As California's water woes continue to stress local trees and inflate water rates, Palo Alto officials are preparing to move ahead with a $35 million project that would significantly increase the city's supply of "drought-proof" water.
The City Council on Monday will consider approving an Environmental Impact Report for a major expansion of the city's recycled-water system -- a project that would bring recycled water to south Palo Alto and the Stanford Research Park. If the council OKs the project, as recommended by city staff and the Utilities Advisory Commission, the city would pursue grant funds for a program that officials hope could transform how water is viewed. The vision calls for greater differentiation between types of water, with potable water generally reserved for drinking and recycled water used for things like landscaping, toilet flushing and processing.
This project would be the second major expansion of a system that has been in place since the early 1980s, when recycled water began to flow to the Shoreline Golf Links in Mountain View. The delivery system was later expanded to the Palo Alto Municipal Golf Course, Greer Park and the areas around the Regional Water Quality Control Plant in the Baylands. Later proposals to expand the system were not pursued after city officials deemed them too expensive.
Now, with the drought stretching through its fourth year, city officials believe the time is right to pursue with the expansion. Karin North, watershed protection manager with the Public Works Department, noted that the city now has four different companies trucking recycled water to customers.
"There's a whole new industry that's been coming because of the drought," North said at the Sept. 2 meeting. "We did not, a few months ago, have four recycled-water haulers essentially selling our recycled water to customers."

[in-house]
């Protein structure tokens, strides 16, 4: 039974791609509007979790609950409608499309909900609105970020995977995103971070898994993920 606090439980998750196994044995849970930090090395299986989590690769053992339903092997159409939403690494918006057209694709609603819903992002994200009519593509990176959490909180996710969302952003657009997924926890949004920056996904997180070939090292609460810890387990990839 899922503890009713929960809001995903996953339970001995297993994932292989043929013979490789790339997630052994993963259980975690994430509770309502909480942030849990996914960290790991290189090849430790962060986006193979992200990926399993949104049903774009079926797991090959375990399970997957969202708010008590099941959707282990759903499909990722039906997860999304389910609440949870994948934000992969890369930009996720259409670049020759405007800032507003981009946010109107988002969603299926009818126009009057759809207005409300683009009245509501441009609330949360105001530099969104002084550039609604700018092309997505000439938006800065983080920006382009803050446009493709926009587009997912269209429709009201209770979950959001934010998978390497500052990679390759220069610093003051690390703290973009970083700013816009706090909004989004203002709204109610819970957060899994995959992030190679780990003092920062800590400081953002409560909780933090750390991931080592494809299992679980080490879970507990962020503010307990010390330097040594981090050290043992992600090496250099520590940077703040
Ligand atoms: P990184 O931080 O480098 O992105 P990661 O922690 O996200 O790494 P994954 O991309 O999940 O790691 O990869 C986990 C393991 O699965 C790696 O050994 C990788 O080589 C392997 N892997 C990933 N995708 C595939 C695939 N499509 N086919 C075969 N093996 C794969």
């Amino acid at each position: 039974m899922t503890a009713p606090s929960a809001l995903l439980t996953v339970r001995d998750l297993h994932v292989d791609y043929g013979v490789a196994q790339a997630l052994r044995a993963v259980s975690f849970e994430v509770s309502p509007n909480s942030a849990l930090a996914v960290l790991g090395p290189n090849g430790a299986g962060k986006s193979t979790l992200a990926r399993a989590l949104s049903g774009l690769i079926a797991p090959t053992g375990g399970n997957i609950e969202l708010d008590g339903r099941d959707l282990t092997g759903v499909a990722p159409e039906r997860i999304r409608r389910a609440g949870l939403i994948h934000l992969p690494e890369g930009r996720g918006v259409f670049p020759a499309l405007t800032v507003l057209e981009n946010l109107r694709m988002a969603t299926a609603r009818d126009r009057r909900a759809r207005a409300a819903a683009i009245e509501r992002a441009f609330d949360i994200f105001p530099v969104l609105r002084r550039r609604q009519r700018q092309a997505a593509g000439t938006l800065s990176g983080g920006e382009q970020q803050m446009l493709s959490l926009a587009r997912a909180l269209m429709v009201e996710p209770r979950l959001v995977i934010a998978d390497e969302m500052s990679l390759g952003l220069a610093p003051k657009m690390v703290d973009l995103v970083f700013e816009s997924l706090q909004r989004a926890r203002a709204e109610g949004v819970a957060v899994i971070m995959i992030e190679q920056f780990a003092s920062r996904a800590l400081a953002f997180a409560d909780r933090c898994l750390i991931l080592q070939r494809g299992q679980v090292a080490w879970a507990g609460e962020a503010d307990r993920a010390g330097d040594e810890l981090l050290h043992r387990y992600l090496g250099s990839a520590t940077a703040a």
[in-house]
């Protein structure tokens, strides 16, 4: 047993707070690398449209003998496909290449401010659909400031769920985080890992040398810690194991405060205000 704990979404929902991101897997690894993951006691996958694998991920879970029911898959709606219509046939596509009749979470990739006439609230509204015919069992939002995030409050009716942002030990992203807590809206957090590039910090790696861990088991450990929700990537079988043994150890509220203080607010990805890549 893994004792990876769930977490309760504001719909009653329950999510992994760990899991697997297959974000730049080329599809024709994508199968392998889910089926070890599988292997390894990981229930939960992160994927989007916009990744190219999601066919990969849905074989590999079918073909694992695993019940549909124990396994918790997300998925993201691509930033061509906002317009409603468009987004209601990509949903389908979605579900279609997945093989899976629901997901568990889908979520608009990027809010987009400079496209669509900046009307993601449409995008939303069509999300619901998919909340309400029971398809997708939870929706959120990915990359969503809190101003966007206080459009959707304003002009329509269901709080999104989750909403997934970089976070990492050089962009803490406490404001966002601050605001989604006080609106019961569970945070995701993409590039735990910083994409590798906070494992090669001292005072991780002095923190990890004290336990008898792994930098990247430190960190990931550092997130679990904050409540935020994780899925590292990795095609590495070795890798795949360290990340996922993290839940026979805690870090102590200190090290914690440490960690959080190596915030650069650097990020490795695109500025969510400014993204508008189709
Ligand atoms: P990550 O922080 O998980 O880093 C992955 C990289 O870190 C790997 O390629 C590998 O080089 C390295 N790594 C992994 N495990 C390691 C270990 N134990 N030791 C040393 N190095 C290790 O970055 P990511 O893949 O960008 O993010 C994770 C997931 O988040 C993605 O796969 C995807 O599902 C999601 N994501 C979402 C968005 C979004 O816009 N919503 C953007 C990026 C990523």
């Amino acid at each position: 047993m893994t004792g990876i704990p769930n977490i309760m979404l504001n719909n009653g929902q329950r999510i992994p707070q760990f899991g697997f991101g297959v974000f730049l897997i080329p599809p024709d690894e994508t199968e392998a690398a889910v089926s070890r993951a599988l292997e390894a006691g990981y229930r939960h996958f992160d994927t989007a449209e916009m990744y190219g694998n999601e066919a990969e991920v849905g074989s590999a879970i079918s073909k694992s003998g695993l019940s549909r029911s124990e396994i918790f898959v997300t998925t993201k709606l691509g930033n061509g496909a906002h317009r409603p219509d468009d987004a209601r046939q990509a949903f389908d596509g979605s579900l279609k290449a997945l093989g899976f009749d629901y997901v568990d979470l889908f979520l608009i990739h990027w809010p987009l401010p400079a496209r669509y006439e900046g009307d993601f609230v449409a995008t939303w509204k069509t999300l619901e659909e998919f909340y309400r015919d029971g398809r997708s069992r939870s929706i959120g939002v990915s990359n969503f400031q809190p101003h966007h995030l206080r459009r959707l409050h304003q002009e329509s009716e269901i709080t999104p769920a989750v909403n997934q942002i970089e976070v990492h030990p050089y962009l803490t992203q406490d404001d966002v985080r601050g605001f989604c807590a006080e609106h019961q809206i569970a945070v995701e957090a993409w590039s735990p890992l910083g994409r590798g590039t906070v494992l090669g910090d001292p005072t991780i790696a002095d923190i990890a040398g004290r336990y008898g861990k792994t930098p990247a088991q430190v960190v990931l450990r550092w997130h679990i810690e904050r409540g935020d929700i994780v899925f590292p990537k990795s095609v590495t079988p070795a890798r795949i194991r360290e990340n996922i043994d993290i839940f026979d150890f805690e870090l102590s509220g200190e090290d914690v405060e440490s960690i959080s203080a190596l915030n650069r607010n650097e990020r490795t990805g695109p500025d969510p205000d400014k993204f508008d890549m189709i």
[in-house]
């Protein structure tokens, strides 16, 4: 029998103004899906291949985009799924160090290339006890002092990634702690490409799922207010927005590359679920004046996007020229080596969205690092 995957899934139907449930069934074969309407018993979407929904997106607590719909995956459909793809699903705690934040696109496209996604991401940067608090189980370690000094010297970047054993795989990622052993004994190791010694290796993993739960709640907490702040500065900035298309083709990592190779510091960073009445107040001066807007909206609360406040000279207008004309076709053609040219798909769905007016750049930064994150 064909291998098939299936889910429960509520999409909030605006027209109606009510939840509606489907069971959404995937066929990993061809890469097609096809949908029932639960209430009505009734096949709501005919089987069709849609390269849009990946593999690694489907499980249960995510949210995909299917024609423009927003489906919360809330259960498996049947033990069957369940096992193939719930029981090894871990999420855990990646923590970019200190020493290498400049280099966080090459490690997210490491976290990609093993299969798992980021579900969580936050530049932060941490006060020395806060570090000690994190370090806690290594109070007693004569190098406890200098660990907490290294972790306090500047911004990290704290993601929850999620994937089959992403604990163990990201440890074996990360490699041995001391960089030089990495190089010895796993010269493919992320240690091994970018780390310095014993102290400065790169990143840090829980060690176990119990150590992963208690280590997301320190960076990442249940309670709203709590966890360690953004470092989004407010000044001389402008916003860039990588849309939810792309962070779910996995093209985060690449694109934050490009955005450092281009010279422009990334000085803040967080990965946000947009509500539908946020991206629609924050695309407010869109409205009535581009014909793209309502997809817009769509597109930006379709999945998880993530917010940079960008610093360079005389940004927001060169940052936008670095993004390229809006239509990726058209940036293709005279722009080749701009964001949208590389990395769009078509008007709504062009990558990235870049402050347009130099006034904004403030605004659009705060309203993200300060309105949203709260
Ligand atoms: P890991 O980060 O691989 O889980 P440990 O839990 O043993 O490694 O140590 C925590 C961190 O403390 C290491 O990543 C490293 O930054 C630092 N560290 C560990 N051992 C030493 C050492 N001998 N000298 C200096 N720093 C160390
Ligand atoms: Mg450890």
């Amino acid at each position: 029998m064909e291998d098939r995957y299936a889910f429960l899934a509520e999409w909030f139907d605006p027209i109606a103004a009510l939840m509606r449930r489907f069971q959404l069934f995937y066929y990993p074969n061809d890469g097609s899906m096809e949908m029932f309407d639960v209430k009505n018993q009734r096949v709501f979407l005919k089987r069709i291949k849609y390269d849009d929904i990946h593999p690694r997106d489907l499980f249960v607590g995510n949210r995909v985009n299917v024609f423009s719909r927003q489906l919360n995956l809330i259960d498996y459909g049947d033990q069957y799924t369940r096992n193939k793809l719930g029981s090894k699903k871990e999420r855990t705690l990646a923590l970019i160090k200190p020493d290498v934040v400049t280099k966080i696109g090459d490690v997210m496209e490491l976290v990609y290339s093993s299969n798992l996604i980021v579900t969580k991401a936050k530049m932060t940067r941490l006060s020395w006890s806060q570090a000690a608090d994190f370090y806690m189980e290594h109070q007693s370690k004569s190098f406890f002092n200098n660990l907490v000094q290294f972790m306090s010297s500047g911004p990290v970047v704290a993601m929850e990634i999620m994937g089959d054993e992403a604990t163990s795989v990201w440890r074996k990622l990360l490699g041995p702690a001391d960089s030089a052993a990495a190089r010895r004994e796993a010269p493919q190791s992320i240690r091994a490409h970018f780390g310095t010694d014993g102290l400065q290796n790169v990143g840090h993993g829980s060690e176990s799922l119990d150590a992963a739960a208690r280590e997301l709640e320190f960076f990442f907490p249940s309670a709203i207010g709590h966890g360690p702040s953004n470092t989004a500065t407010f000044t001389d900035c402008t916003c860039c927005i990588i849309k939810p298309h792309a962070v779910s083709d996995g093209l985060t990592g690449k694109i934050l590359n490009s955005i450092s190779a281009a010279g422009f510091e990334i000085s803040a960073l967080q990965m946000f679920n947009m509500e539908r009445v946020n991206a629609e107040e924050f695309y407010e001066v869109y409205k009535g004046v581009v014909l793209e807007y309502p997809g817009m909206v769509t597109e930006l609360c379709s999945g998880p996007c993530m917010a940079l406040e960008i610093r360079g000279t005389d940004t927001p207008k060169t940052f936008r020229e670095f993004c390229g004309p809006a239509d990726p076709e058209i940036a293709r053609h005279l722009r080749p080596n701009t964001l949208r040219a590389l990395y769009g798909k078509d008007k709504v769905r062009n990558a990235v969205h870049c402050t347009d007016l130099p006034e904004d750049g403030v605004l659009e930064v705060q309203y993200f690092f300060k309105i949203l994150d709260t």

In the new phase, pipelines would run past Mitchell Park, delivering recycled water there, and into Stanford Research Park, home of large corporate campuses with lush lawns. A staff report from Public Works notes that this area was chosen because it is "the largest concentration of customers with irrigation needs" in the city.
The project has drawn some concerns from Stanford University, which owns the park, and from groups such as Canopy, which urged the city to make sure that the salinity levels in the recycled water don't have a negative effect on local trees. To address these concerns, the city has committed in the environmental report to monitor salinity on a monthly basis and, if needed, undertake one or more strategies to reduce the saline level. The proposed strategies include exempting redwood trees from recycled water; blending recycled water with other water that has lower salinity; and treating the water.
The project has received strong support from the Santa Clara Valley Water District, which has its own long-term plans for purifying wastewater so that it's potable. Gary Kremen, chair of the water district's board of directors, noted that the district has some money that could be used for this project, including funds from Proposition 1, a $7.5 billion bond that California voters approved last year for water projects. Hossein Ashktorab, manager of the Recycled Water Unit at the Santa Clara Valley Water District, also spoke in glowing terms about Palo Alto's latest effort to replace potable water with recycled water where suitable.
"It's really water for the future," Ashktorab said. "Recycled water is drought-proof and it's going to be locally controlled so we don't have to import it from anywhere."
Palo Alto is by no means the only city that is taking a closer look at improving and expanding use of recycled water. Mountain View, one of Palo Alto's partners in the Regional Water Quality Control Plant, has expressed an interest in analyzing the prospect of treating and blending recycled water to improve quality, according to the Public Works report. And Sunnyvale is now upgrading its wastewater-treatment plant so that treated water can be used for its groundwater-recharge operations, according to staff.
In Palo Alto, Phil Bobel, assistant director at Public Works, told the utilities commission that the city will probably eventually "have a bunch of different kinds of water, and we're going to match that water with the need."
"Everyone will sort of have to go with the flow here and utilize the water that is correct for their need," Bobel said.
The Utilities Advisory Commission had few qualms about moving the project along. In its Sept. 2 discussion, all five participating members supported the staff recommendation. Commissioner Judith Schwartz said she very much likes the idea of a "targeted system," which she called "the wave of the future." Commissioner James Cook agreed.
"With water costs going up ... and our preference to use our beautiful Hetch Hetchy water for drinking, I'm all for going with the staff's recommendation on this," Cook said.